A router doesn't "change data-link header". It throws away an encapsulating frame on reception and creates a new encapsulating frame for transmission.
A router forwards between networks. These networks use a certain data link layer (L2) protocol and that is employed by the router to reach the next hop. For that, it encapsulates the packet to be transported in an (new) L2 frame and forwards it. Note that framing depends on the L2 protocol used on that link which can differ considerably (Ethernet, Wi-Fi, PPP, HDLC, ATM, Fibre Channel, Infiniband, ...) - thx @ilkkachu!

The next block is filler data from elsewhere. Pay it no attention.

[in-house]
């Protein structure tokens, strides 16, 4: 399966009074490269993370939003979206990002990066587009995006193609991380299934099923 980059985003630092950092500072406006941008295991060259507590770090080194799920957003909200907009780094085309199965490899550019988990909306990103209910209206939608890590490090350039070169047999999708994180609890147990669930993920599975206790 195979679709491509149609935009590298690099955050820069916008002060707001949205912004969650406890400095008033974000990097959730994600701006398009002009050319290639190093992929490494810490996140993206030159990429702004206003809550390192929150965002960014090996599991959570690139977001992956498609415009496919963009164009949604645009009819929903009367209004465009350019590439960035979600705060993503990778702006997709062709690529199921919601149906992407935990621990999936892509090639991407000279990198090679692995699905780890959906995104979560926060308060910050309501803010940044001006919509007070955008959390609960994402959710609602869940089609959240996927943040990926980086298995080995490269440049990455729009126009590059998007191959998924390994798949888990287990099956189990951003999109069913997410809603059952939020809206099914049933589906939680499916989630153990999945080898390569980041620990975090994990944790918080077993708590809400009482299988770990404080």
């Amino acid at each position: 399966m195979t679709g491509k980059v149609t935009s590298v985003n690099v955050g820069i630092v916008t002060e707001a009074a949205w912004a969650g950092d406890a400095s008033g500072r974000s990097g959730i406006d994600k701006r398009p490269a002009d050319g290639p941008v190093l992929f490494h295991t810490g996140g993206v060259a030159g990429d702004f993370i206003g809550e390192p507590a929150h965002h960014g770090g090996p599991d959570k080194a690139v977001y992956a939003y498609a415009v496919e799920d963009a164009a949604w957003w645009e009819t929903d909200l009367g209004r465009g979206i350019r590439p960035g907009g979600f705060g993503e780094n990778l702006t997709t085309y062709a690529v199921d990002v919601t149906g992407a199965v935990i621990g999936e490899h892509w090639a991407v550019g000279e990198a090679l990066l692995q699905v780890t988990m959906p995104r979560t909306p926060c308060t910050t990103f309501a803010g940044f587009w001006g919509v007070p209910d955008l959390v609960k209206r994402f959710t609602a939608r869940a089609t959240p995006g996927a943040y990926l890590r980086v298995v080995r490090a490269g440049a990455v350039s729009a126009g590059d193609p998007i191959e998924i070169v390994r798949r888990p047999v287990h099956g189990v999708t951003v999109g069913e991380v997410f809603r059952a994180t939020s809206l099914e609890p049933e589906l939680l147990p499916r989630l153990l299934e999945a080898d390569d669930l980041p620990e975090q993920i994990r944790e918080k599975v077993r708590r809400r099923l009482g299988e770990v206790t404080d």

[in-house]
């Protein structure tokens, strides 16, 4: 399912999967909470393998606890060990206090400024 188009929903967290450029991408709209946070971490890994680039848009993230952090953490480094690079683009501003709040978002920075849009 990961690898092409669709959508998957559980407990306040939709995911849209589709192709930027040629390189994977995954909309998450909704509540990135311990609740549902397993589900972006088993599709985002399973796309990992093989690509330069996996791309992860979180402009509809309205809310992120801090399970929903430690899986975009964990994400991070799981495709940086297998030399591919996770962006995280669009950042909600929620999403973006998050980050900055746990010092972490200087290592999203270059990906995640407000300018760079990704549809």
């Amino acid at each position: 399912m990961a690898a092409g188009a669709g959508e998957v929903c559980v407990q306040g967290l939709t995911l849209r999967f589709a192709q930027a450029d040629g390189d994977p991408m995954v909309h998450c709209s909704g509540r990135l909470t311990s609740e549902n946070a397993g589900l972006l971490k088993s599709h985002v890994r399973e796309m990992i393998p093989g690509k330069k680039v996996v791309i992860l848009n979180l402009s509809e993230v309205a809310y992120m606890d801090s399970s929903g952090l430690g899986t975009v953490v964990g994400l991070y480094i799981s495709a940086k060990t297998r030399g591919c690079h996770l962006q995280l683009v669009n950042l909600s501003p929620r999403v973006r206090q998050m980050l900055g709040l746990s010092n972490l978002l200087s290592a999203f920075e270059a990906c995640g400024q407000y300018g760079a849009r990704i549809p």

The next hop removes the frame and looks at the packet, repeating the process as long as it's necessary to reach the destination.
Think of the L2 frame as a vehicle for the packet while it's being transported across a certain network. Of course, the packet is a vehicle for the transport-layer datagram in turn. (Which is a vehicle for the application-layer data as well.)